Historic US sites are at risk of rising sea levels, flooding and wildfires as a result of climate change Reuters

The increasing consequences of climate change are placing many iconic and historic landmarks in the US, from the Statue of Liberty to the Florida Everglades, at risk.

Sites like Ellis Island, California's Chávez National Monument and the Kennedy Space Center at Cape Canaveral, Nasa's launch site, all face a perilous future from rising sea levels, an increase in wildfires, flooding and other effects of climate change.

In a report, the Union of Concerned Scientists have made a call for the public to take steps to minimise carbon emissions, which are "driving up" the planet's temperature.

"As these case studies illustrate, climate change is no longer a distant threat for others to worry about. The consequences are already underway, with serious and growing risks to the places and communities we care about," the report reads.

"If future generations of Americans are to experience the joy and wonder that these extraordinary places engender, we must act now to protect them from the impacts of climate change today and prepare them for expected additional changes tomorrow."

Tourists take pictures of a NASA sign at the Kennedy Space Center visitors complex in Cape Canaveral, Florida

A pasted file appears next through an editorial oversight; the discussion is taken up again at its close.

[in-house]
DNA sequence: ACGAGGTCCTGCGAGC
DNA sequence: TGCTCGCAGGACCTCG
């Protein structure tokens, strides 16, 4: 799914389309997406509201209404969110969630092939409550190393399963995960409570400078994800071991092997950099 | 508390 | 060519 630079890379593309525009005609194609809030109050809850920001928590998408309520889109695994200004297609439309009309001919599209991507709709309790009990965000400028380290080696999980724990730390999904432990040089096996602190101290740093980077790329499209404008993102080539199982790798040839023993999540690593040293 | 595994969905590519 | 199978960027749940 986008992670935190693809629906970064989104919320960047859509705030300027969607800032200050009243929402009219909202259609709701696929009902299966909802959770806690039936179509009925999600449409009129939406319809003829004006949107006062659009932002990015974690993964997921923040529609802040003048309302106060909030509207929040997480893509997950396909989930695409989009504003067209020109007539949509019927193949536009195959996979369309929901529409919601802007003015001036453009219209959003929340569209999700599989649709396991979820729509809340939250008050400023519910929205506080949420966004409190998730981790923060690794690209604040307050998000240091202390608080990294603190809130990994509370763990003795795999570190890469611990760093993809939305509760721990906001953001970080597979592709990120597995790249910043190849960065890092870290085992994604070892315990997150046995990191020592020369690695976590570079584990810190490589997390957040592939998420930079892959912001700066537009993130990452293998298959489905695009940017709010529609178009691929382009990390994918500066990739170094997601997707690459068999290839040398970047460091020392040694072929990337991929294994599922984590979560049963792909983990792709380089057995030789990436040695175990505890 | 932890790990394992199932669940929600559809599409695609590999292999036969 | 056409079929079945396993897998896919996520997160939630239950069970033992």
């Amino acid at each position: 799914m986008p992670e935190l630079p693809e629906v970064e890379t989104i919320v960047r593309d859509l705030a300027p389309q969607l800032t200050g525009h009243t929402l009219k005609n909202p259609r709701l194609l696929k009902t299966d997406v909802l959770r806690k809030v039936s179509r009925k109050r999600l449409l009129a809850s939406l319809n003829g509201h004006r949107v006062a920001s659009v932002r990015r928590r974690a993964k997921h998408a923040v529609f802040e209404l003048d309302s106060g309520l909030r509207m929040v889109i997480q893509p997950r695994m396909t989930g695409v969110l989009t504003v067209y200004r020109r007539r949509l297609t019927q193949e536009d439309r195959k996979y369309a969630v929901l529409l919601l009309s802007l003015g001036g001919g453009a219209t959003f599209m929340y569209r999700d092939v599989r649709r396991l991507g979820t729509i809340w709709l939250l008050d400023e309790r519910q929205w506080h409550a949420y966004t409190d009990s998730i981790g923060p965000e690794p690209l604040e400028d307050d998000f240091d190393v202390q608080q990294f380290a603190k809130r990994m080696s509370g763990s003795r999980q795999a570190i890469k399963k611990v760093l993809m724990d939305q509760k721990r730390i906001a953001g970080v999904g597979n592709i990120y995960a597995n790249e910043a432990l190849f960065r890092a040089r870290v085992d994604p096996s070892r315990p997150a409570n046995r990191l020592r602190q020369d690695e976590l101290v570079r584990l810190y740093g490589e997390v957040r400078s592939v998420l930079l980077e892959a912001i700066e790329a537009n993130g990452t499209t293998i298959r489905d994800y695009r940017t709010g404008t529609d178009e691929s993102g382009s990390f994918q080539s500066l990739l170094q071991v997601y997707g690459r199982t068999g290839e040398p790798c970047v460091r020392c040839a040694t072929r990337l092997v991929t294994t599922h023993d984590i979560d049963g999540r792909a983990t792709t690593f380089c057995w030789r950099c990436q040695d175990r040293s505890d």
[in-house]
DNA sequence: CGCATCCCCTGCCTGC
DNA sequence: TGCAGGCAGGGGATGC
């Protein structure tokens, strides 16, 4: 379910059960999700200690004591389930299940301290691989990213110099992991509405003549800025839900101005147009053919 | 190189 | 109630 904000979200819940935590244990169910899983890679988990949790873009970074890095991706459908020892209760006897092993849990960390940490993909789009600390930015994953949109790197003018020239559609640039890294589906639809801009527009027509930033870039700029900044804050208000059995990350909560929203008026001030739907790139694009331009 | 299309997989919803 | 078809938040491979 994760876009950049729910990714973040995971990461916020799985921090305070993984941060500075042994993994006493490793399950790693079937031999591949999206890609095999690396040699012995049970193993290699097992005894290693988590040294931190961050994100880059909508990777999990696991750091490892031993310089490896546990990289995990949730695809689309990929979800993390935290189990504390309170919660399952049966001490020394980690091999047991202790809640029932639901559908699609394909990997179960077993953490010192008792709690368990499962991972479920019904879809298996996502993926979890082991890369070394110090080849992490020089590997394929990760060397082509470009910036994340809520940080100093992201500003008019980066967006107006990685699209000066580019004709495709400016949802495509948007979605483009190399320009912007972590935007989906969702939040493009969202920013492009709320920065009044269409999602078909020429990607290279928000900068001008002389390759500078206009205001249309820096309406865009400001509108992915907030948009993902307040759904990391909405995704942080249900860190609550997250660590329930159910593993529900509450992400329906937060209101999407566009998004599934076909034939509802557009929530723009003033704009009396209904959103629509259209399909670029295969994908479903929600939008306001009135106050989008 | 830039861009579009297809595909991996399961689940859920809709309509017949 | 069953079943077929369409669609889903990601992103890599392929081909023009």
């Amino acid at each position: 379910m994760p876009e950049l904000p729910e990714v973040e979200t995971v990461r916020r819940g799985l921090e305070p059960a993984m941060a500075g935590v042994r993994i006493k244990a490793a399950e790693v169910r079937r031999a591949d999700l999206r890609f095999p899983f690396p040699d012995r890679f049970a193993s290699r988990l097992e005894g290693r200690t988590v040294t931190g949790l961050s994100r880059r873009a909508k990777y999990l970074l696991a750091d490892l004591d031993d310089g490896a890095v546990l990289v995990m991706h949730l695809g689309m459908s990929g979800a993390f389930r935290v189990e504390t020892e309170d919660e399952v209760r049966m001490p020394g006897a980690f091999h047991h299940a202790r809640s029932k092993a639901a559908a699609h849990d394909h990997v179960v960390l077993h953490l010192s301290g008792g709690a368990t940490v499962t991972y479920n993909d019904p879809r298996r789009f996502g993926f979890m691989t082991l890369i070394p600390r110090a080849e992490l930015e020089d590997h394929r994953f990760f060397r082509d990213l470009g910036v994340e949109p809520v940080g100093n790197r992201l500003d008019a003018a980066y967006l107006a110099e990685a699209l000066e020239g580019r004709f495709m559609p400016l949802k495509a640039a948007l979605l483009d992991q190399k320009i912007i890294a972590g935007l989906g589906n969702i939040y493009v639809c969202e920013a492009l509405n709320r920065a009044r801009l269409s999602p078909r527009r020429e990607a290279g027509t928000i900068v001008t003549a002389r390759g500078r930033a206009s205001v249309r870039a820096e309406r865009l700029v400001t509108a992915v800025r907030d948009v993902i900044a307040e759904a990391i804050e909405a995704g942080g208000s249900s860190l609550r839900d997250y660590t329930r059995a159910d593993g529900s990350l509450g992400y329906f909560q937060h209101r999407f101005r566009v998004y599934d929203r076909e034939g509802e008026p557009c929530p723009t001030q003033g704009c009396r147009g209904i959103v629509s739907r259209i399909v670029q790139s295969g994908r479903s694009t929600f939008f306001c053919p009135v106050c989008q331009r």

The Kennedy Space Center is one of the areas at risk REUTERS

The group lists 30 sites which are at risk. According to UCS, Jamestown in Virginia, the first permanent English colony, is likely to be submerged by rising sea levels.

"You can almost trace the history of the United States through these sites," Adam Markham, the group's director told CNN.

"The imminent risks to these sites and the artifacts they contain threaten to pull apart the quilt that tells the story of the nation's heritage and history."

In the western United States, rising temperatures have led to an increase in wildfires as forests have been left drier for longer, by snowpacks which have melted earlier.

The report highlighted that of California's 20 biggest fires since 1932, 12 occurred since 2002.

"This report certainly echoes findings from an array of different peer-review studies and is very consistent with the challenges confronting our national security installations," J. Marshall Shepherd, a University of Georgia atmospheric scientist who was not involved in the report, told USA Today.

"Remember, most naval facilities, like many of these national treasures, are at or below sea level," he added.

For example, as reported by Live Science, the Cape Hatteras lighthouse - which was the tallest brick building in the world when it was built in 1870 - was moved inland in 1999 to protect it from rising sea levels.

The UCS have urged the Senate to Support the Climate Resilience Fund in an online petition.

"Cutting carbon emissions significantly and quickly can slow the pace of sea level rise, limit the temperature increases, and slow the expansion of the wildfire season," Angela Anderson, director of the Climate and Energy Program at UCS, told Headlines & Global News.